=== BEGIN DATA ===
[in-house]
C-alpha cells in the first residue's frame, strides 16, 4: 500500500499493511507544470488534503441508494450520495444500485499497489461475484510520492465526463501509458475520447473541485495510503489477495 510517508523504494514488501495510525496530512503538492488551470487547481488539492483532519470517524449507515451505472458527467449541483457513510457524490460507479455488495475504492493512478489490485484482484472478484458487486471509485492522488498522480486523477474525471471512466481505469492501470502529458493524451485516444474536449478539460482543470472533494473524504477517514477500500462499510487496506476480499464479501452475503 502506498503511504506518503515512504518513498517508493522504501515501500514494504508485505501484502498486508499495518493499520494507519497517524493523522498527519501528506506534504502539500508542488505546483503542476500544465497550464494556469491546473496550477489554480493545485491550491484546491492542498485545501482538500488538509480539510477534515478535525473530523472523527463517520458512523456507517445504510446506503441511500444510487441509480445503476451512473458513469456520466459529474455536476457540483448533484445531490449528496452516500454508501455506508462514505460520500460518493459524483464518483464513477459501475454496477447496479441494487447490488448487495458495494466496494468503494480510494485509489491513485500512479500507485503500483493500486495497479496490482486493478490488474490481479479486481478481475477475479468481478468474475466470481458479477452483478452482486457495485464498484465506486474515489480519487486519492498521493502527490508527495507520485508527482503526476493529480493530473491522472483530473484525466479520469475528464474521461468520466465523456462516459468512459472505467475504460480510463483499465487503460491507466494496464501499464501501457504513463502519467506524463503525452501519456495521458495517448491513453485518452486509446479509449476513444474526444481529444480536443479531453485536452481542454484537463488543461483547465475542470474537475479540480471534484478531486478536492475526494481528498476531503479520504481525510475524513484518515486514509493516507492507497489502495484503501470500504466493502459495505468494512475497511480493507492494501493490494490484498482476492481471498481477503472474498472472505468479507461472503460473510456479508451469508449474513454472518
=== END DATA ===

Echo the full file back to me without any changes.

[in-house]
C-alpha cells in the first residue's frame, strides 16, 4: 500500500499493511507544470488534503441508494450520495444500485499497489461475484510520492465526463501509458475520447473541485495510503489477495 510517508523504494514488501495510525496530512503538492488551470487547481488539492483532519470517524449507515451505472458527467449541483457513510457524490460507479455488495475504492493512478489490485484482484472478484458487486471509485492522488498522480486523477474525471471512466481505469492501470502529458493524451485516444474536449478539460482543470472533494473524504477517514477500500462499510487496506476480499464479501452475503 502506498503511504506518503515512504518513498517508493522504501515501500514494504508485505501484502498486508499495518493499520494507519497517524493523522498527519501528506506534504502539500508542488505546483503542476500544465497550464494556469491546473496550477489554480493545485491550491484546491492542498485545501482538500488538509480539510477534515478535525473530523472523527463517520458512523456507517445504510446506503441511500444510487441509480445503476451512473458513469456520466459529474455536476457540483448533484445531490449528496452516500454508501455506508462514505460520500460518493459524483464518483464513477459501475454496477447496479441494487447490488448487495458495494466496494468503494480510494485509489491513485500512479500507485503500483493500486495497479496490482486493478490488474490481479479486481478481475477475479468481478468474475466470481458479477452483478452482486457495485464498484465506486474515489480519487486519492498521493502527490508527495507520485508527482503526476493529480493530473491522472483530473484525466479520469475528464474521461468520466465523456462516459468512459472505467475504460480510463483499465487503460491507466494496464501499464501501457504513463502519467506524463503525452501519456495521458495517448491513453485518452486509446479509449476513444474526444481529444480536443479531453485536452481542454484537463488543461483547465475542470474537475479540480471534484478531486478536492475526494481528498476531503479520504481525510475524513484518515486514509493516507492507497489502495484503501470500504466493502459495505468494512475497511480493507492494501493490494490484498482476492481471498481477503472474498472472505468479507461472503460473510456479508451469508449474513454472518